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Last week I learned that my friend and colleague in Nicaragua had died of COVID-19. He was only in his 40s, in good health and was a doctor.
In Nicaragua, the government is trying to deny the reality of the epidemic, so they are not encouraging or providing masks. Neither are they encouraging social distancing. My friend may not have died if these basic measures had been in place.
Unfortunately, Nicaragua is not the only country where masks are not provided, or in many cases, not actively encouraged. We see the same mixed messages in the United States, but fortunately we have a governor, Janet Mills, and a CDC Director, Nirav Shah, who are both adamant about protecting our neighbors by social distancing and wearing masks.
Robert Bach, MD
Leah Baldacci and free speech
I am writing in support of Leah Baldacci, daughter-in-law of former governor John Baldacci, and in disagreement with the president of the Maine State Bar Association, Thaddeus Day, who essentially says he should have shushed Baldacci when she spoke during an online discussion to say she feels sexism is a bigger problem in Maine than racism.
Baldacci has every right to this opinion and I appreciate her speaking up in support of women who, by the way, still hope to pass the Equal Rights Amendment to formalize protections under the law.
If you do an analysis of crimes committed in Maine, you might see that women (regardless of color) are victims of assault more often than men. Targets of discrimination and hate crimes in Maine include women, LGBT people, those who practice non-Christian religions, Native Americans and other minority races.
Is it so terrible to say that sexism is greater because it potentially targets half of the population? In any case, shushing a woman in a public forum because you disagree with her opinion could be construed as sexist in itself. I do believe President Donald Trump has been accused of this very thing during press conferences.
It is hard to express a belief that isn’t PC (politically correct) during contentious times such as these. However, it is what we expect and what we want of our leaders. You have the right to disagree with Leah Baldacci, or with me for that matter, but you have no right to prohibit free speech.
Testing and tracing
I am responding to the OpEd by Sue Bernard of Caribou in the June 22 edition of the BDN.
Bernard is upset by the rules imposed on churchgoers by the powers that be. And she understandably is upset by those in our society that ignore any precautions such as those who take part in protests or those who go to grocery stores without masks, etc.
I am a member of St. Paul’s Episcopal church in Fort Fairfield. Our leaders have carefully provided rules for us to come together and have services. Granted these rules are objectionable. In fact I find them to be the antithesis of why I go to church. However we need to somehow get together.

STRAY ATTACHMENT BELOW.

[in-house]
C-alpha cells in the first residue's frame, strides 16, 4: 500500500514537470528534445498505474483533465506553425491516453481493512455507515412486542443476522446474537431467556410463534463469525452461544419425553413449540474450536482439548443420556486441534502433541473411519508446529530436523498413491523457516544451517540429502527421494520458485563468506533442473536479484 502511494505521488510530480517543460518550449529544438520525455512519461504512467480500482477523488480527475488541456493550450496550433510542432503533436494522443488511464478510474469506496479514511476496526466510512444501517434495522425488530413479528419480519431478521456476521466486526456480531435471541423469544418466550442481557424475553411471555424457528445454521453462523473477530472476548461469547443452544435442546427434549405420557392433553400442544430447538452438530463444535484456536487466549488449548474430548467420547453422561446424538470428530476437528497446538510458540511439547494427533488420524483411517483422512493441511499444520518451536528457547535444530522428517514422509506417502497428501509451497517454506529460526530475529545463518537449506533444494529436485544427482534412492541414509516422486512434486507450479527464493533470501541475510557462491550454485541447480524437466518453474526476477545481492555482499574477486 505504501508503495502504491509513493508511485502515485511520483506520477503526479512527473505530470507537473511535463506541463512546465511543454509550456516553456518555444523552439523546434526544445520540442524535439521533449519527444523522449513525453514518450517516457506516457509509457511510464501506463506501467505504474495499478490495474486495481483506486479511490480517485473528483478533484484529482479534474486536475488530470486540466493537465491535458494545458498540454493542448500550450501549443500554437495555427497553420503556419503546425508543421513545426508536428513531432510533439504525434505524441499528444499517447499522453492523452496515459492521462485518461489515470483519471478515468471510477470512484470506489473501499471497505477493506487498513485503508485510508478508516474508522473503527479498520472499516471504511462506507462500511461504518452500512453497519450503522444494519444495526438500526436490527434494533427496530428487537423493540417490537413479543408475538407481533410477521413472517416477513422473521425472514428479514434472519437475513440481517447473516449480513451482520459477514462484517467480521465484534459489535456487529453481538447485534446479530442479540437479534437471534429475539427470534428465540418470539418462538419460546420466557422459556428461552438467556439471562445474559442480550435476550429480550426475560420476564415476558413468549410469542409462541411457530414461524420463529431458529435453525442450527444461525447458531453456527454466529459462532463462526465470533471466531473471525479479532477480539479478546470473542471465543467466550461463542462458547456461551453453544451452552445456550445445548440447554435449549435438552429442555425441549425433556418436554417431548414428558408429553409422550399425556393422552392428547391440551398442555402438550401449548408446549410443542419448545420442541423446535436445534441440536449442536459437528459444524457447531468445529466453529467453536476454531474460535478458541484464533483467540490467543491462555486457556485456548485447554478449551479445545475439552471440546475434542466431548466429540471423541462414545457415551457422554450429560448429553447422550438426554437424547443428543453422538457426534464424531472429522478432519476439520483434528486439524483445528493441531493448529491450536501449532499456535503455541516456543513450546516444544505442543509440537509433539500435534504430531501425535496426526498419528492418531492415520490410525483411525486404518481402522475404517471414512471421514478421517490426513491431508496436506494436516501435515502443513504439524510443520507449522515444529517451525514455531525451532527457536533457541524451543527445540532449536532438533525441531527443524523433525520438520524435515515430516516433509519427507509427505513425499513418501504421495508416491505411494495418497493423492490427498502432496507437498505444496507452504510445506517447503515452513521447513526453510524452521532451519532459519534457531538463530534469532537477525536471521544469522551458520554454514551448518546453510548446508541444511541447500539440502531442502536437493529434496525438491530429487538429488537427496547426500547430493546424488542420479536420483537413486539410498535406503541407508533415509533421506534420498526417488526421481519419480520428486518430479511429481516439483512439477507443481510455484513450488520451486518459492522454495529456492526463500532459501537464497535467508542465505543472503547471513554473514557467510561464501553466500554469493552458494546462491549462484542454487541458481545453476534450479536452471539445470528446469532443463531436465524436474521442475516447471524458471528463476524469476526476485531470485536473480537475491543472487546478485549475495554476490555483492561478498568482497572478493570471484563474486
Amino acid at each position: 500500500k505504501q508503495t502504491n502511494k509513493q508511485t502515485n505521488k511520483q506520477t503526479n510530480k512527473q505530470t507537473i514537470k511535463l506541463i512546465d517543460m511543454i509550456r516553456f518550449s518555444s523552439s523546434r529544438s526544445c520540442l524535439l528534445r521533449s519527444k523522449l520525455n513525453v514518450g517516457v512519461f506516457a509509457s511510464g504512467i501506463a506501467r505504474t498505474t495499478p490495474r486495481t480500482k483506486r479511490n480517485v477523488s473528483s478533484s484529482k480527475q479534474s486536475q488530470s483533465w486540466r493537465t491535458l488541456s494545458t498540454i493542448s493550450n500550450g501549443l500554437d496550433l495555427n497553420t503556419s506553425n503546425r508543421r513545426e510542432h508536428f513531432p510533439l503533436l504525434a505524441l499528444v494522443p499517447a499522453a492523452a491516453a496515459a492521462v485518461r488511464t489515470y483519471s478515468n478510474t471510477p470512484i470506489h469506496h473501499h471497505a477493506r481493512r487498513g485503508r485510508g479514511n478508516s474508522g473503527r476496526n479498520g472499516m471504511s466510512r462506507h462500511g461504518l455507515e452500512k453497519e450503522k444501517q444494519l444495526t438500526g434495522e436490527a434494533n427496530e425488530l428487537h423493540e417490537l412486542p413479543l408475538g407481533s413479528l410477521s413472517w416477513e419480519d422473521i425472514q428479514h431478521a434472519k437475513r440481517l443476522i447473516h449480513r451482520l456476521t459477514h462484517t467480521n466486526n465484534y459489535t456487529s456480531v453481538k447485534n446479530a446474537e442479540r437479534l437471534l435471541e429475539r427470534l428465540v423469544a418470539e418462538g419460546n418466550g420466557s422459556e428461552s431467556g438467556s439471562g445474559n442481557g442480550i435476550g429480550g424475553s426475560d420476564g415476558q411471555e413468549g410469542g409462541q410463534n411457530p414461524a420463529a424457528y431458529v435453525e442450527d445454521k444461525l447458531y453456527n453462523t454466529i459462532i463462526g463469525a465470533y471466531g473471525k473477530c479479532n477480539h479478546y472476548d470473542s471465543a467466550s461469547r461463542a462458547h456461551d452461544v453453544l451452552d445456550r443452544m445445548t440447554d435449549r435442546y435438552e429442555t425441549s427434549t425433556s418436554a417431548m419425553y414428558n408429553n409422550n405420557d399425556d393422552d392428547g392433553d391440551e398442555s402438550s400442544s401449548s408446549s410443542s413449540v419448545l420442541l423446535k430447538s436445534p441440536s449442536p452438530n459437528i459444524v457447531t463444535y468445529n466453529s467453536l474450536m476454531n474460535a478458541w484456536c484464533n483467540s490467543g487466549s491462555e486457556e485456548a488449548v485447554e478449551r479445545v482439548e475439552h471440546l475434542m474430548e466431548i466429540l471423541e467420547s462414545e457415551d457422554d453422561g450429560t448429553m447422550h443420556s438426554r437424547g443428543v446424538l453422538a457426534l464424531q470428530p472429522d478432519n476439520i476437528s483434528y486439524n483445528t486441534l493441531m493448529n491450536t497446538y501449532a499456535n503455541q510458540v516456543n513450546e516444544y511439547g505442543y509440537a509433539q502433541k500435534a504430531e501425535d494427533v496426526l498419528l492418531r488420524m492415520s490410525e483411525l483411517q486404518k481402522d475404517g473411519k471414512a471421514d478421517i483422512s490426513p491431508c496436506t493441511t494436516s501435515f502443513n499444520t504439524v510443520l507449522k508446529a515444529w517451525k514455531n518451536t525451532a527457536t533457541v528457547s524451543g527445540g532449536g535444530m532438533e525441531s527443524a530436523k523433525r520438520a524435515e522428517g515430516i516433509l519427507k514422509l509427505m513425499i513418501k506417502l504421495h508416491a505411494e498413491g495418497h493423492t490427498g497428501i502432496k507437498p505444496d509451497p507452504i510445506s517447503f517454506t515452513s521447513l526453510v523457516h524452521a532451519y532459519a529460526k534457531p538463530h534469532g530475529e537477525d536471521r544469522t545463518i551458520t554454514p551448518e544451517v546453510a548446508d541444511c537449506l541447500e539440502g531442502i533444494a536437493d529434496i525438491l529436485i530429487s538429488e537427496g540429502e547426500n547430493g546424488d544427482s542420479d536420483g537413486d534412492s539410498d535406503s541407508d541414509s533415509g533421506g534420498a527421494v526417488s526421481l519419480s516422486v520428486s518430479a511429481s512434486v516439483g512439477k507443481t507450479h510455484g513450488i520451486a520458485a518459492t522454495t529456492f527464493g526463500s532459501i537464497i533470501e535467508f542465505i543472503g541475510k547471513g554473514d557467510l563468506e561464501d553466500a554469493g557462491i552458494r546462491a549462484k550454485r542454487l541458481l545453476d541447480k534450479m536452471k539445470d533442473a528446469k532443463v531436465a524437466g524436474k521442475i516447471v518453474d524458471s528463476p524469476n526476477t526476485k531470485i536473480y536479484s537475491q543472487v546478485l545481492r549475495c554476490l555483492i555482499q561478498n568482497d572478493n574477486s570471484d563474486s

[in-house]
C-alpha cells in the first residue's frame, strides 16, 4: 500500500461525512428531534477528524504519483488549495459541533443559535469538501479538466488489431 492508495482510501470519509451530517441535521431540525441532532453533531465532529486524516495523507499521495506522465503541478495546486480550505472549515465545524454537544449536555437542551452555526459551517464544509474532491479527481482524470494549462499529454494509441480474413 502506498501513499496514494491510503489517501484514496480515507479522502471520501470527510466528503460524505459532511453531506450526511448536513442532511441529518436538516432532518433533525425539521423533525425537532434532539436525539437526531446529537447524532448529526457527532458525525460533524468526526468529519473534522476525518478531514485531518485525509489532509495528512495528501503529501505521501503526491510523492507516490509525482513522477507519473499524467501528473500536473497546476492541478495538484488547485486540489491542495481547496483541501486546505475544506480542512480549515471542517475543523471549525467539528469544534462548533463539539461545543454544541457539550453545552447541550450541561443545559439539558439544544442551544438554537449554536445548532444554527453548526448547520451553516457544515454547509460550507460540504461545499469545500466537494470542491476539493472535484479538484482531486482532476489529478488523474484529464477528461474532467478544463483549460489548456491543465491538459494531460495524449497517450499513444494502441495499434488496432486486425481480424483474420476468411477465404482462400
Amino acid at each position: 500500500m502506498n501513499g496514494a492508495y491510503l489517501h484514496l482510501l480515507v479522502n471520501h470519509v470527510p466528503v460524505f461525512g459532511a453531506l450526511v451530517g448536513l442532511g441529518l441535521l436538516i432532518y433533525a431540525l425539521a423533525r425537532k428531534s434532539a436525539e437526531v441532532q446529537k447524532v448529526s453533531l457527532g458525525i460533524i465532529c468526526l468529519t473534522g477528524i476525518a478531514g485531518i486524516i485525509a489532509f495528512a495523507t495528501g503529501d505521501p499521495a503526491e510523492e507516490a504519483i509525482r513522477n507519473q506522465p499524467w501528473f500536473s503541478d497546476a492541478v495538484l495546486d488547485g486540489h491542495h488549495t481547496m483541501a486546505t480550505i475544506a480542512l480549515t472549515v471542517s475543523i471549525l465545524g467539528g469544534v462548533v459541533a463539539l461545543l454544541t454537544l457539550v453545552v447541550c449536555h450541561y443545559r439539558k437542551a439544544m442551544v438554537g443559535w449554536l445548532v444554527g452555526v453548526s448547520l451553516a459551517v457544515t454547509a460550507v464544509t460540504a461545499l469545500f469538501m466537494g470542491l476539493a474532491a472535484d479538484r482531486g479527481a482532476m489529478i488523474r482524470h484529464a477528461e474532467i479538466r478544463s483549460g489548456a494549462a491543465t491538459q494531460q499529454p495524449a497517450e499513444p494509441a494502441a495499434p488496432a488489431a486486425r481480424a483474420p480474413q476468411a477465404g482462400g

Dr. Anthony Fauci has explained several times that the way to slow the COVID-19 virus is to test and trace new infections. Otherwise the situation follows Darwinism — survival of the fittest. God gave humans a brain that is different from all the other animals on this earth. In order to survive this pandemic we need to use it.
In 1935, Hans Zinsser, a professor of microbiology from Harvard, published “Rats, Lice and History,” a detailed description of how epidemics have changed world history. The fall of Rome and other large societies was due to epidemics, not to the winning of battles. Huge armies were destroyed by the plague, cholera, malaria and other diseases. In those days sanitation and transmission of disease were poorly understood.
The only way we can slow this pandemic is to test and trace individual infections especially in Aroostook County. Otherwise a little spike becomes a resurgence.
William Babson Jr., MD
Don’t let virus keep you from voting
By now, many of us know someone or of someone who has had the COVID-19 virus and has beaten it or succumbed to it. Many continue to fall ill and medical personnel continue issuing requests for social distancing and wearing masks for personal safety and the safety of others.
This pandemic may be continuing on through the summer and beyond. Those of us who know survivors and their struggles to regain their health, or have health issues ourselves, understand that a decision to go out to vote in the July 14 primary election is a concern. There is a solution. In Maine, we can vote using an absentee ballot and avoid the voting lines while exercising our patriotic right and duty to vote.
There are two ways to get an absentee ballot. The best and easiest way is to contact your town hall and ask the clerk to mail you an absentee ballot. When you get it, it will have a ballot and an envelope. You mark the ballot, seal it in the envelope, and drop it off at town hall or mail it to the clerk.
The other way to get a ballot is online through the State of Maine Online Absentee Ballot Request Service and they will send you the ballot to mail or bring to your town hall.
This year’s election is crucial to our democracy. But let’s not let the virus keep us from voting. Maine is exceptional. Anyone can vote Absentee. It’s our duty, let’s do it.
Candidate for State House District 131
Trump’s testing logic
According to President Donald Trump, excess testing for the virus is to blame for the surge in COVID-19 infections. By this logic, young women wishing to not become pregnant should simply avoid taking a pregnancy test.